Ok, we swallowed that statement. But what did that mean?
You wake up and you’re feeling amazing. Then you spill something on your clothes at breakfast and get stuck in a traffic jam on the way to work. You realize you will be late for your first appointment, and your frustration grows by the minute.
Fast forward hours later, and you’re feeling great again.
Up and down. Down and Up.
How do you stop the wild mood swings?
“Things turn out best for people who make the best of the way things turn out.” –Anonymous
CEO Forum Magazine dubbed him the “father of organizational culture” and thousands have attended his company’s training programs. Larry Senn is chairman and founder of Senn Delaney, a firm dedicated to helping organizations shape their culture. I recently spoke to him about his new book, The Mood Elevator: Take Charge of Your Feelings, Become a Better You.
He helps you understand your moods and gain control, limiting the time in the basement and helping you stay in the upper floors.
Develop a Healthy Response
The Mood Elevator. Unfortunately, all of us are experienced with the dramatic ride. What are some of the triggers that cause a sudden shift in floors?
Yes, to be human means we all ride the Mood Elevator. Since our thoughts create our moods, dramatic drops in mood come from big shifts in our thinking. We start our day in a great place and high mood after a morning run and a good breakfast. Then we open an email, and a colleague says he heard we may not be closing the deal we were counting on. Our mind starts to spin as we run through all the possible negative consequences of that happening. That creates feelings down the Mood Elevator like insecurity, worry, self-judgement and mild depression.
Things like that happen in major and minor ways as life comes at us. What’s interesting is how we each deal with circumstances can be very different. Another person might get the same email and go to curiosity, a much healthier level, first. “I wonder what that might be about or if it is even true – I’ll check it out.” They might also go to creative and resourceful and start to think about all the ways they can best secure the deal.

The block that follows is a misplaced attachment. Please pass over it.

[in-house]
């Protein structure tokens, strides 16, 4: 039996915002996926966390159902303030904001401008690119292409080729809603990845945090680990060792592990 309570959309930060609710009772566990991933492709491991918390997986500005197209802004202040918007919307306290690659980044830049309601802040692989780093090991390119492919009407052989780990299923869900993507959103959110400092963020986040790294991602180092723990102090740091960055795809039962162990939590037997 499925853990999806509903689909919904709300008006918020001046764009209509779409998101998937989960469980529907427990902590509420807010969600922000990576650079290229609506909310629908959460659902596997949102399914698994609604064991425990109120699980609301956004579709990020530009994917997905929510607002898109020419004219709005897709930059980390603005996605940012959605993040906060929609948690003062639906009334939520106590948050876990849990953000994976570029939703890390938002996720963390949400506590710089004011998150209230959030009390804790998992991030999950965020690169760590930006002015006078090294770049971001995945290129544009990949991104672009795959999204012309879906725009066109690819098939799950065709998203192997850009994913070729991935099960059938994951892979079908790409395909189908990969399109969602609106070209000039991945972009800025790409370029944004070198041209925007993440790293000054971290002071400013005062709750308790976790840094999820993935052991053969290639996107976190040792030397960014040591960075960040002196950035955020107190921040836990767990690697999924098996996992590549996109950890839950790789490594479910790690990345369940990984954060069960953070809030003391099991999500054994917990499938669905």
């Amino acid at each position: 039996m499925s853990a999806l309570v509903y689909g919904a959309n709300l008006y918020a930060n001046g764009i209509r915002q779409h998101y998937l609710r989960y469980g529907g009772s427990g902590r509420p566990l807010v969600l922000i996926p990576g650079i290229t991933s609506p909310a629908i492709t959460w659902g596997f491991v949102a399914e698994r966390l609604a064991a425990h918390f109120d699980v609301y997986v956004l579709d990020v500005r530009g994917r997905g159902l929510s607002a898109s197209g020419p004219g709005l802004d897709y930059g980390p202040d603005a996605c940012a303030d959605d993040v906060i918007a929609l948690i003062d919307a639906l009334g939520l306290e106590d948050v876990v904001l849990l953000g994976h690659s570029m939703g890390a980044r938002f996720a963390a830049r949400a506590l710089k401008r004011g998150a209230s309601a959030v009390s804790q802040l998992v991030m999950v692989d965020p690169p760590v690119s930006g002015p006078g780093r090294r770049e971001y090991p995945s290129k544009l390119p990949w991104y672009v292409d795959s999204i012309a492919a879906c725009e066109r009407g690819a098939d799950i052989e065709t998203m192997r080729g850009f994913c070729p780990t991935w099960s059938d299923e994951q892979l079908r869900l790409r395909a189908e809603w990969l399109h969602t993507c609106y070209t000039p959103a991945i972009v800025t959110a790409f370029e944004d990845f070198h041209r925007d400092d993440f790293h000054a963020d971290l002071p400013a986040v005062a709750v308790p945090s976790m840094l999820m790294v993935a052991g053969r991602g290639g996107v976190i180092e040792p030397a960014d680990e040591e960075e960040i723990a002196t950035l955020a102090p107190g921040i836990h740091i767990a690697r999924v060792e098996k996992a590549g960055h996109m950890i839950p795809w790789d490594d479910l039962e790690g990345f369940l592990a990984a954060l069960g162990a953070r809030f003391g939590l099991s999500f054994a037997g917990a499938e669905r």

As Shakespeare said, “There is nothing either good or bad, but thinking makes it so.”
“There is nothing either good or bad, but thinking makes it so.” -Shakespeare
Would you comment on any career limitations and/or leadership problems you’ve seen due to leaders not having conscious control of their floor?
I have observed CEOs self-destruct as well as very smart and capable leaders ruin their careers and their marriages because they lacked emotional control and led from the lower floors of the Mood Elevator. I’ve also seen leaders become world class CEOs by learning how to better ride the Mood Elevator.
The reason is simple − our thinking is reliable and wise when in the higher mood states, while it is very unreliable in the lower floors. Anyone who has ever said something to a loved one they wished they could take back has experienced the phenomenon. We have very low emotional intelligence (EQ) when down the elevator. That means leaders can’t build great teams, create great cultures, be as creative or make good decisions from the lower floors of the elevator.
“We become what we think about all day long.” –Ralph Waldo Emerson
You talk about the power to brake. What are a few ways we can slow, stop or resist our emotional impulses?
It all starts with learning to use your feelings as your guide. When we are self-aware, we can tell when we are worrying, angry, judgmental, self-righteous or depressed. We will all experience those feelings at times. Think about it like having to drive on an icy road at night. You may have to do it, but you proceed with caution. Delay big decisions, pause before putting your foot in your mouth, and tell yourself your thinking is likely to be flawed.
Copyright Larry Senn; Used by Permission
When unwanted things happen or people do things that don’t make sense to me, I have feelings of intensity. That’s my clue. What I find most helpful is to first pause, take a deep breath and center myself. Then I try to use what I call in the book the “brake” on the Mood Elevator. That break is shifting my thinking from judgement to curiosity. What am I missing here? Why might that have made sense to them in their thinking? What lesson can I learn from that? As I tell leaders in our off-sites, if they just lived more of their life in curiosity instead of judgment they would have a different experience of life and different results.
“Happiness is not the absence of problems-it’s the ability to deal with them” –Steve Maraboli
Some bemoan the constant interruptions and endless internet surfing. Others celebrate the new-found freedom and capabilities.
How has the digital age impacted our happiness?
Amy Blankson is one of the world’s leading experts on the connection between positive psychology and technology. She is the only person to be named a Point of Light by two presidents (President George Bush Sr. and President Bill Clinton) for creating a movement to activate positive culture change. A sought-after speaker and consultant, Amy has now worked with organizations like Google, NASA, the US Army, and the Xprize Foundation to help foster a sense of well-being in the Digital Era.